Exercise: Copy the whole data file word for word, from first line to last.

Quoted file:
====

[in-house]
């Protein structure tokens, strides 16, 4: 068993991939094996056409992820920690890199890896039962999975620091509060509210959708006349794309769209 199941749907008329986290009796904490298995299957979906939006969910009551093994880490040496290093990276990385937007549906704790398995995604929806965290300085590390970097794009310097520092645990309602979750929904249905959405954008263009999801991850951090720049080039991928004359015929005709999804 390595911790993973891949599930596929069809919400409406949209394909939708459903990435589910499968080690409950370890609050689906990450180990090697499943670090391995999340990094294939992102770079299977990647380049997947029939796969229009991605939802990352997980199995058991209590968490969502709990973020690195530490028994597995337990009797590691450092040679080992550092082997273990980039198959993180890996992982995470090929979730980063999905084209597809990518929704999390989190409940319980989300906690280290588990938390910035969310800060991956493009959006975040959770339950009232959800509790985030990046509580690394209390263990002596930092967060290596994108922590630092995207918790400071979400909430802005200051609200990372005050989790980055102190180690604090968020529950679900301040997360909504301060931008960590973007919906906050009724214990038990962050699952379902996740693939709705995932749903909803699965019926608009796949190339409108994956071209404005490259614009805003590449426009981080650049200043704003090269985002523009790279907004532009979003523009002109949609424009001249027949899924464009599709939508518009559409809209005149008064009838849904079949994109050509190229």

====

[in-house]
């Protein structure tokens, strides 16, 4: 068993991939094996056409992820920690890199890896039962999975620091509060509210959708006349794309769209 199941749907008329986290009796904490298995299957979906939006969910009551093994880490040496290093990276990385937007549906704790398995995604929806965290300085590390970097794009310097520092645990309602979750929904249905959405954008263009999801991850951090720049080039991928004359015929005709999804 390595911790993973891949599930596929069809919400409406949209394909939708459903990435589910499968080690409950370890609050689906990450180990090697499943670090391995999340990094294939992102770079299977990647380049997947029939796969229009991605939802990352997980199995058991209590968490969502709990973020690195530490028994597995337990009797590691450092040679080992550092082997273990980039198959993180890996992982995470090929979730980063999905084209597809990518929704999390989190409940319980989300906690280290588990938390910035969310800060991956493009959006975040959770339950009232959800509790985030990046509580690394209390263990002596930092967060290596994108922590630092995207918790400071979400909430802005200051609200990372005050989790980055102190180690604090968020529950679900301040997360909504301060931008960590973007919906906050009724214990038990962050699952379902996740693939709705995932749903909803699965019926608009796949190339409108994956071209404005490259614009805003590449426009981080650049200043704003090269985002523009790279907004532009979003523009002109949609424009001249027949899924464009599709939508518009559409809209005149008064009838849904079949994109050509190229």